We feel that we have so much to offer a potential sponsor. Tony is the winningest Top Fuel driver of all time and is a marketer’s dream – well-spoken and an excellent brand ambassador both on and off the track as was evident during his nearly two decades representing the U.S. Army.

When a company aligns themselves with DSR, not only are they joining forces with the winningest team in NHRA history, but they’re aligning themselves with all of our corporate sponsors. … To any potential sponsor, we say ‘welcome.’ Now is the perfect time to get involved with NHRA Drag Racing.”

It’s not like Schumacher has forgotten how to win races. He won his eighth and most recent championship in 2014. From then to now, he’s won 12 races, albeit just one in each in 2017 and 2018.

But when it comes to 2019, he has goose eggs: no starts, no qualifying efforts, no final rounds and most importantly, no wins.

Although he has made a few appearances on NHRA TV broadcasts and also at-track public address announcing, Schumacher has done very few media interviews during his exile. It’s understandable. Would you want to talk about not being able to do what you love? Would you want to try and explain how the greatest driver in Top Fuel history isn’t racing, even when he’s still in his prime as a drag racer?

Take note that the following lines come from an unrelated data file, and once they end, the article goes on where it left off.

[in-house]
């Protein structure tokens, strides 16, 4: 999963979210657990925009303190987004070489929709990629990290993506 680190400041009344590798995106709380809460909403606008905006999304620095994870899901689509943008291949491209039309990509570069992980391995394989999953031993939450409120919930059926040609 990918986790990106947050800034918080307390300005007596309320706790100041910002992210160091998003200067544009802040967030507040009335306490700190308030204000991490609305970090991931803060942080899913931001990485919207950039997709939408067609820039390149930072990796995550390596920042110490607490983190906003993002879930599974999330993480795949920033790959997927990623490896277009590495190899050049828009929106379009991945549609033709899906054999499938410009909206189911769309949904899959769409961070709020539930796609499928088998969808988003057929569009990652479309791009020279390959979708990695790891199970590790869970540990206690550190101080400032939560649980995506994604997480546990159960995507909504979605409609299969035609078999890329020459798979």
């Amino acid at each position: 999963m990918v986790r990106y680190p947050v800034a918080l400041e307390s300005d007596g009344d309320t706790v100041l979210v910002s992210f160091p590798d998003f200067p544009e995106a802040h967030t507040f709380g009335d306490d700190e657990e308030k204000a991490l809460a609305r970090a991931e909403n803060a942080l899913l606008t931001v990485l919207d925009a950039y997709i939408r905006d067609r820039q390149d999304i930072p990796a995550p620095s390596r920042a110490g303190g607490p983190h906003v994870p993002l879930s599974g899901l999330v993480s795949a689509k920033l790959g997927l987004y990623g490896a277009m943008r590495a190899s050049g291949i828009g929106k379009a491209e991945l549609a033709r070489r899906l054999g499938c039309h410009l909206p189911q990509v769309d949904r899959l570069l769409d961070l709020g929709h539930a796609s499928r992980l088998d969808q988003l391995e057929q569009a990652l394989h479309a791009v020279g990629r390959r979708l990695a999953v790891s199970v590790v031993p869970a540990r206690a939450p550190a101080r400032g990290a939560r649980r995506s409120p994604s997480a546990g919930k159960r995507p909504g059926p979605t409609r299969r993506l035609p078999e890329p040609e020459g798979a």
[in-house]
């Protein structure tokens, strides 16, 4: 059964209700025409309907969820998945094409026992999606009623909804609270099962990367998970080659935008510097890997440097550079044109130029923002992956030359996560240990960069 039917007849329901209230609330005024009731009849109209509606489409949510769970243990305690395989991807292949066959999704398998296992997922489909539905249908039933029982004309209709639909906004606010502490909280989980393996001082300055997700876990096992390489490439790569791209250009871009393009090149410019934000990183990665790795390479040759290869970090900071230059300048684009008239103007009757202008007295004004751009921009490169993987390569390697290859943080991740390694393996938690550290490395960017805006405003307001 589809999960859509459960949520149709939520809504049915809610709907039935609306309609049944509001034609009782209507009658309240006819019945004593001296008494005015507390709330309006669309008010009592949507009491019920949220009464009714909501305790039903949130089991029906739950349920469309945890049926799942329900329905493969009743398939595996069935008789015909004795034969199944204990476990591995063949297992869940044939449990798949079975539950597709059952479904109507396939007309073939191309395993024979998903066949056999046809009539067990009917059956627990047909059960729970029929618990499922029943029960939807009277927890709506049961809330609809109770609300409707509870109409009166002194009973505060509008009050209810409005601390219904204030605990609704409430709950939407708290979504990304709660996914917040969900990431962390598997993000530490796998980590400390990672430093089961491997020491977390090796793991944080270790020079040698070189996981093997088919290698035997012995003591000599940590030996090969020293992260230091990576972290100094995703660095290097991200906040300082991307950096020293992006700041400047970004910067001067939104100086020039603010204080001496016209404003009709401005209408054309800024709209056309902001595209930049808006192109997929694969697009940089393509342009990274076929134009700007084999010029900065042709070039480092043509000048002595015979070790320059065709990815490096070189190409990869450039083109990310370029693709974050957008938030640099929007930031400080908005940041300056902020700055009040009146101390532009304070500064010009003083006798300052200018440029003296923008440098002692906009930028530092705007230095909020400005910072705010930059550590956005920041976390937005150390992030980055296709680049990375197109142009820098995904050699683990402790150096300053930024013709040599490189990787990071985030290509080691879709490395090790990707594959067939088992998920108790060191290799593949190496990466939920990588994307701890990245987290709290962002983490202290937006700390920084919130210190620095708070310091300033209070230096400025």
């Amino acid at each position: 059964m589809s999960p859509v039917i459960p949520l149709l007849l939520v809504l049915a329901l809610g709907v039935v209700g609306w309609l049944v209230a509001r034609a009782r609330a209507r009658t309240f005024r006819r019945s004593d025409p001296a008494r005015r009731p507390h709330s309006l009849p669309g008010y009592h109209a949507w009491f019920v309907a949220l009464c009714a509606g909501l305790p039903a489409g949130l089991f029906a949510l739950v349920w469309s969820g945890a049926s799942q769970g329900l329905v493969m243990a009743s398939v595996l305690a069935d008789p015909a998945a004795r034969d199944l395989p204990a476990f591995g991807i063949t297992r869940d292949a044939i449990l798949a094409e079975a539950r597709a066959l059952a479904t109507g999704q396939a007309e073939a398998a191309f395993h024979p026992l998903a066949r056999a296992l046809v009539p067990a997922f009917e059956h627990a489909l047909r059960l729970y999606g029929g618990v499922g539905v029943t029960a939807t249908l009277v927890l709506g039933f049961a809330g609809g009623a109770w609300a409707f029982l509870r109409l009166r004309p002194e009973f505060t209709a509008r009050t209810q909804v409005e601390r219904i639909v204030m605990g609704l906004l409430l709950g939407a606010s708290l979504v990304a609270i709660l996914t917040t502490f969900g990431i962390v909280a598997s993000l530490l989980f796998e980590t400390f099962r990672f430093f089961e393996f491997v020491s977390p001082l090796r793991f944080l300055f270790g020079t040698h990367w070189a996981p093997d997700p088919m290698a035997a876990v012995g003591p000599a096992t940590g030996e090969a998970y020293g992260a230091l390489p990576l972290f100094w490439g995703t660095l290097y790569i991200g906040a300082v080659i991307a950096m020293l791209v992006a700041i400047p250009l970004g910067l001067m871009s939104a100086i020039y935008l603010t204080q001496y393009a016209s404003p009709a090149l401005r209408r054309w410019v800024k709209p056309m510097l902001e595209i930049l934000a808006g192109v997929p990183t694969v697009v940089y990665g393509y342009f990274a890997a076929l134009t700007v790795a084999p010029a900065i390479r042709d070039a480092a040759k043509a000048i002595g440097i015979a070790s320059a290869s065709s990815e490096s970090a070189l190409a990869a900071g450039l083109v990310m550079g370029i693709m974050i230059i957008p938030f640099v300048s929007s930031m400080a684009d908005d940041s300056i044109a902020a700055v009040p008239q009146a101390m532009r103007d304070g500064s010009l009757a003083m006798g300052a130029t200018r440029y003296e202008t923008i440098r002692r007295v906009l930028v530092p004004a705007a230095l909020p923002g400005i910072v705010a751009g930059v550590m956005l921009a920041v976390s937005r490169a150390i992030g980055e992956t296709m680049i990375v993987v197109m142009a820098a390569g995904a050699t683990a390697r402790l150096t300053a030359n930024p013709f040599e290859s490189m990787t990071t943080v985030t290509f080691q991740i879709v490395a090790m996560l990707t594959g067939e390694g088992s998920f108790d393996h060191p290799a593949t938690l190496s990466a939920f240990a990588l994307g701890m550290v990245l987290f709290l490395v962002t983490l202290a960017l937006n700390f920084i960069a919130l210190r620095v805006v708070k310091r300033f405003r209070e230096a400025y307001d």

But he did tell NBC Sports: “I just love the sport. It hurts to be sidelined. In Houston we had an 18 car Top Fuel field, but every now and then when you have a 15-car field, it hurts to be sidelined knowing I could be there, I could’ve filled that spot. It’s a bit rough.

“I’ve been doing this a long, long time. I’ve done this for 20 years. I’ve missed my kids’ birthdays, I’ve missed so much of them growing up. I’m enjoying that now. I’m making the best out of an unfortunate situation.”

Some may think that with every race he misses as a competitor, he gets one race closer to just hanging up his firesuit for the last time.

But Schumacher said he has not given up on returning.

“We’ll be back out here,” he said. “I have faith we’ll put a nice deal together and we’ll come back out, I’m sure of that. We’ll win races and championships.

“But for now, I just keep booking things close to races. I booked the Phoenix Bike Week so I could be within four hours of the Vegas race if that phone call came in. I went to a wedding in Florida so I could be right by Gainesville if something came in.

“I’m not losing faith. I’ve got a great team; my dad, all of DSR. We have the best people out there looking, trying to find the right partner for us and until that time, I’m just going to sit on the sidelines and do some TV and announcing.”

Follow @JerryBonkowski

Eli Tomac wins Budds Creek, clinches 2019 championship

Vanessa O'Brien (KawasakiUSA)
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Last week Eli Tomac suffered through his worst race of the season and gave Ken Roczen and Marvin Musquin a glimmer of hope were the championship was concerned.

On Lap 1 of Moto 1, Tomac did his best to dash that hope. Justin Bogle grabbed the hole shot, but Tomac swept past him immediately and surged to victory.

Moto 2 was much the same. Tomac grabbed the early lead and set his sights on earning maximum points for the weekend. By the end of Moto 2, Tomac had a 15 second lead over Jason Anderson to score his third perfect victory of the season. Tomac also scored a 1-1 at Pala and Washougal.